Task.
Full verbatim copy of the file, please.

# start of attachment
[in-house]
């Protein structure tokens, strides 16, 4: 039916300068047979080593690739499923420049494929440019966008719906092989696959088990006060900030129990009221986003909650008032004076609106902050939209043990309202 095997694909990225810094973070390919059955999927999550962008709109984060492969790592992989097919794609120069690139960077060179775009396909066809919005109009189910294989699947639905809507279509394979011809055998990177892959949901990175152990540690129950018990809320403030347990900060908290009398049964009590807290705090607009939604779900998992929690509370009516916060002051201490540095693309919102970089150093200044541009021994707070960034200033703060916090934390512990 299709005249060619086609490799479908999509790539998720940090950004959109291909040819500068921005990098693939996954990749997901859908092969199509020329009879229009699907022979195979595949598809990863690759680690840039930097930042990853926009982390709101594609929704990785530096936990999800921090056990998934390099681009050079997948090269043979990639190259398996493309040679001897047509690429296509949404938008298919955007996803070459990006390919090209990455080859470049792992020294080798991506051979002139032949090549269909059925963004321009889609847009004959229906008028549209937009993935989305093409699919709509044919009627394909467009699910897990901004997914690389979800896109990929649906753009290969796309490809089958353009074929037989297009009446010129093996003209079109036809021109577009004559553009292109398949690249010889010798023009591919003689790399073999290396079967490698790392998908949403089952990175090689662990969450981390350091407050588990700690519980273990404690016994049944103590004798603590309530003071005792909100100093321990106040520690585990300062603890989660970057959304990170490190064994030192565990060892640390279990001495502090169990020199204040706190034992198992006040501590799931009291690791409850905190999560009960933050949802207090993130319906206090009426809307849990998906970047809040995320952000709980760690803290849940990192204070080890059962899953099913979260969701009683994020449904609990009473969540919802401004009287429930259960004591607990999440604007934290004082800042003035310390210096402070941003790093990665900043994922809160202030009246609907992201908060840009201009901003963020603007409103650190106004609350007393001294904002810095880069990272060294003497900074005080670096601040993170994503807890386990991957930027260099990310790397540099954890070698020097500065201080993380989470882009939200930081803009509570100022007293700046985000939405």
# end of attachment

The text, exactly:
[in-house]
């Protein structure tokens, strides 16, 4: 039916300068047979080593690739499923420049494929440019966008719906092989696959088990006060900030129990009221986003909650008032004076609106902050939209043990309202 095997694909990225810094973070390919059955999927999550962008709109984060492969790592992989097919794609120069690139960077060179775009396909066809919005109009189910294989699947639905809507279509394979011809055998990177892959949901990175152990540690129950018990809320403030347990900060908290009398049964009590807290705090607009939604779900998992929690509370009516916060002051201490540095693309919102970089150093200044541009021994707070960034200033703060916090934390512990 299709005249060619086609490799479908999509790539998720940090950004959109291909040819500068921005990098693939996954990749997901859908092969199509020329009879229009699907022979195979595949598809990863690759680690840039930097930042990853926009982390709101594609929704990785530096936990999800921090056990998934390099681009050079997948090269043979990639190259398996493309040679001897047509690429296509949404938008298919955007996803070459990006390919090209990455080859470049792992020294080798991506051979002139032949090549269909059925963004321009889609847009004959229906008028549209937009993935989305093409699919709509044919009627394909467009699910897990901004997914690389979800896109990929649906753009290969796309490809089958353009074929037989297009009446010129093996003209079109036809021109577009004559553009292109398949690249010889010798023009591919003689790399073999290396079967490698790392998908949403089952990175090689662990969450981390350091407050588990700690519980273990404690016994049944103590004798603590309530003071005792909100100093321990106040520690585990300062603890989660970057959304990170490190064994030192565990060892640390279990001495502090169990020199204040706190034992198992006040501590799931009291690791409850905190999560009960933050949802207090993130319906206090009426809307849990998906970047809040995320952000709980760690803290849940990192204070080890059962899953099913979260969701009683994020449904609990009473969540919802401004009287429930259960004591607990999440604007934290004082800042003035310390210096402070941003790093990665900043994922809160202030009246609907992201908060840009201009901003963020603007409103650190106004609350007393001294904002810095880069990272060294003497900074005080670096601040993170994503807890386990991957930027260099990310790397540099954890070698020097500065201080993380989470882009939200930081803009509570100022007293700046985000939405």